“The first stage is to let ourselves be heard by the world. We have done that,” Li Yongqin, general manager of Indiegogo China, exhorted a room of entrepreneurs. “Next, we will bravely ride the tide and accept the challenge of coming the brands loved by users around the world.”
For Midea, “crowdfunding gives us a very direct way to understand consumers,” said Chen Zhenrui, who oversees the group’s overseas e-commerce initiative. Platforms like Indiegogo and Kickstarter are ways for individuals and organizations to raise capital from a large number of people to fund a project. In most cases, backers get perks or rewards from the project they fund.
Midea raised $1.5 million last year for a new air conditioner unit launched on Indiegogo, an almost negligible amount compared to the 280 billion yuan ($42 billion) annual revenue it generated in 2019. But the support from its 3,600 backers on Indiegogo was more a proof of concept.
Within a few weeks, Midea learned that a compact air conditioner that saddles snugly on the window sill, blocks out noise and saves energy could entice many American consumers. Like other established Chinese home appliances makers, Midea had been exporting for several decades.
But “in the past, much of our overseas business was in the traditional, B2B export realm. I think we are still far from being a world-class brand,” said Chen.
When Midea first launched on Indiegogo, a user left comments on its campaign page calling the project a scam: How could a Fortune Global 500 company be on Indiegogo?
“Through rounds of communication, we got to know each other. That user gave us a big push,” Chen recalled, adding that Midea used a dozen of suggestions from Indiegogo backers to improve its product.
More and more traditional manufacturers from China are giving crowdfunding a shot. Padmate, based in the southern coastal city of Xiamen, built a new earbud brand called Pamu from its foundation as a white-label maker of sound systems.
Edison Shen, a director at Padmate, said that traditional export was getting harder as old-school distributors became squeezed by new retail channels like e-commerce. By creating their own brands and reaching consumers directly, factories could also improve profit margins. Padmate went on Indiegogo in 2018 and raised over $6.6 million in one of its wireless headphone campaigns.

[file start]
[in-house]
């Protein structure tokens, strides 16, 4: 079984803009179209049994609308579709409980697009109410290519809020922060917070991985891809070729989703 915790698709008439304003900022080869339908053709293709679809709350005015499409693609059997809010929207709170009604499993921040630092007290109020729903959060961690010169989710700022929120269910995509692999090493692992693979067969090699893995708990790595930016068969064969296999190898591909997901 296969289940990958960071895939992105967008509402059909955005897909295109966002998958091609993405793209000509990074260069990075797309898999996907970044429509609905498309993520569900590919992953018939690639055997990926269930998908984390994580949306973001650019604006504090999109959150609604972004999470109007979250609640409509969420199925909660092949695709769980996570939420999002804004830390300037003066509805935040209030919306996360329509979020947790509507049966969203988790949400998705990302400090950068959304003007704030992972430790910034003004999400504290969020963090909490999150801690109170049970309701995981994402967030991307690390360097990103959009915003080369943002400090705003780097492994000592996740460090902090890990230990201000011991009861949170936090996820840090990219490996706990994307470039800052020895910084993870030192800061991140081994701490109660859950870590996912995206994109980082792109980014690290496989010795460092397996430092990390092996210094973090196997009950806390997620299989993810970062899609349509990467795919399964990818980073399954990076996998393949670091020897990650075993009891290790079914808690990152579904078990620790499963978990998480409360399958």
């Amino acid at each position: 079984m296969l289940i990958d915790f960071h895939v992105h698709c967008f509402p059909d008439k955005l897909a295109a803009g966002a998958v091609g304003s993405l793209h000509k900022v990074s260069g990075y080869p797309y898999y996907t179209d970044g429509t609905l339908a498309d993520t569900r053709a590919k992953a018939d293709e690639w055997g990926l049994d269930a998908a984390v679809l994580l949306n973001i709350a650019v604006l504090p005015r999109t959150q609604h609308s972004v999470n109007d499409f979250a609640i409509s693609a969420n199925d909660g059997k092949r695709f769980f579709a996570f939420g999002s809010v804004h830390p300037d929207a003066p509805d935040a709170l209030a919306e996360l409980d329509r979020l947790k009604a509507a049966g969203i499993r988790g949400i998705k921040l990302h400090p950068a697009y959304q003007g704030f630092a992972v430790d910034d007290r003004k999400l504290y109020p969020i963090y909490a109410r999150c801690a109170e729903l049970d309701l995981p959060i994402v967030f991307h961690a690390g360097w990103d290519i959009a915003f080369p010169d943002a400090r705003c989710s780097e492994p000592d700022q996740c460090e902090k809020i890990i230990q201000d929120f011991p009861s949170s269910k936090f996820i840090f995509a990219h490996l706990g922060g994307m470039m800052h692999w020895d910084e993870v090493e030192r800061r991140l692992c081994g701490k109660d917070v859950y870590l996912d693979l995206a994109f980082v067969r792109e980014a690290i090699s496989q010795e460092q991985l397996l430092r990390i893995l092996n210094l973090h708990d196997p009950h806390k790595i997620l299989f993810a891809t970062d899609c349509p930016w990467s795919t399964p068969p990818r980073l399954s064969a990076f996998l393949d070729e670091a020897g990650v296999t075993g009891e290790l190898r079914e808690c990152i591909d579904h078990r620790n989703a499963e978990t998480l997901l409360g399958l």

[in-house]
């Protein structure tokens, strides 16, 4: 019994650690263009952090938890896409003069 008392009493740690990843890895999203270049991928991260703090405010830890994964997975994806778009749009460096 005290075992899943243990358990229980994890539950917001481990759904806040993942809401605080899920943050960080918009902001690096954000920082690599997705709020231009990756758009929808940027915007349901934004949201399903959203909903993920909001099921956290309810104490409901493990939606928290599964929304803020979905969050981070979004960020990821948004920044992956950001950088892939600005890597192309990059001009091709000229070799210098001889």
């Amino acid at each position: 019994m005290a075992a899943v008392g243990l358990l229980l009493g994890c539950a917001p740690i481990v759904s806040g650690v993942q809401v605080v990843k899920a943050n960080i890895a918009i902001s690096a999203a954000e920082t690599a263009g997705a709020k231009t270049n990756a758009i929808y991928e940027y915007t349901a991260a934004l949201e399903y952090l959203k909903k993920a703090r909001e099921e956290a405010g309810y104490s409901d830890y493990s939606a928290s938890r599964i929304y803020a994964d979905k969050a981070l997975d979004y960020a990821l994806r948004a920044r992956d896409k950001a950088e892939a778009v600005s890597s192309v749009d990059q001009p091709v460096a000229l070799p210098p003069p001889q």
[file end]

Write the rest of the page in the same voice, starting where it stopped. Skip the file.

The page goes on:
Most of the projects on Indiegogo will go beyond the 9-million-backer crowdfunding site onto mainstream platforms, listing on Amazon as well as advertising on Google and Facebook. Though the core services of these American Big Tech firms aren’t available in China, they have all set up some form of operational presence in China, whether it’s stationing staff in the country like Amazon or working through local ad resellers like Facebook.
Indiegogo itself opened its China office in Shenzhen five years ago and has since seen China-based projects raise over $300 million through its platform, according to Lu Li, general manager for Indiegogo’s global strategy. China is now the company’s fastest-growing market and accounted for over 40% of the campaigns that raised over $1 million in 2020.
Kickstarter, a rival to Indiegogo, also saw a surge in projects from China, which reached a record $60.5 million in funding in 2020. The Brooklyn-based company recently began looking for a contractor in Shenzhen or the adjacent city Hong Kong to help it research the Chinese market.
“In recent years, more Chinese companies are getting the hang of crowdfunding and taking their brand global, so ‘blockbuster’ campaigns [from China] are also on the rise,” observed Li.
Social Finance, a nonprofit, is spreading a model in which training programs get paid if students get hired, not just if they enroll.
A new report makes the case for investments that consider impact first and financial return second. But critics say such investments are mainly for the wealthy.
Ms. Malagodi escaped the Nazis, married a famous Cuban sculptor and an Italian politician, then devoted her life to helping children and mothers in Senegal. She died of Covid-19.
The publication of the “Harper’s letter” attracted huge attention. Most people had stopped reading the magazine, which is stranger and better than you might expect.
The estate of Herbert Kasper is selling his Upper East Side co-op, which he had filled with museum-quality artwork. The asking price is $10 million.
The woman, Xiao Zhen Xie, 75, was punched by a white man last week. Her family raised money through GoFundMe to pay for her medical expenses. Now, they want to use it to fight anti-Asian racism.
A digital collectible based on a column in The New York Times sold at auction on Wednesday, with proceeds going to the Neediest Cases Fund.
You might not have filed this year’s return yet, but you should keep in mind that Congress changed the rules on things like charitable contributions and tax breaks for educational expenses for 2022.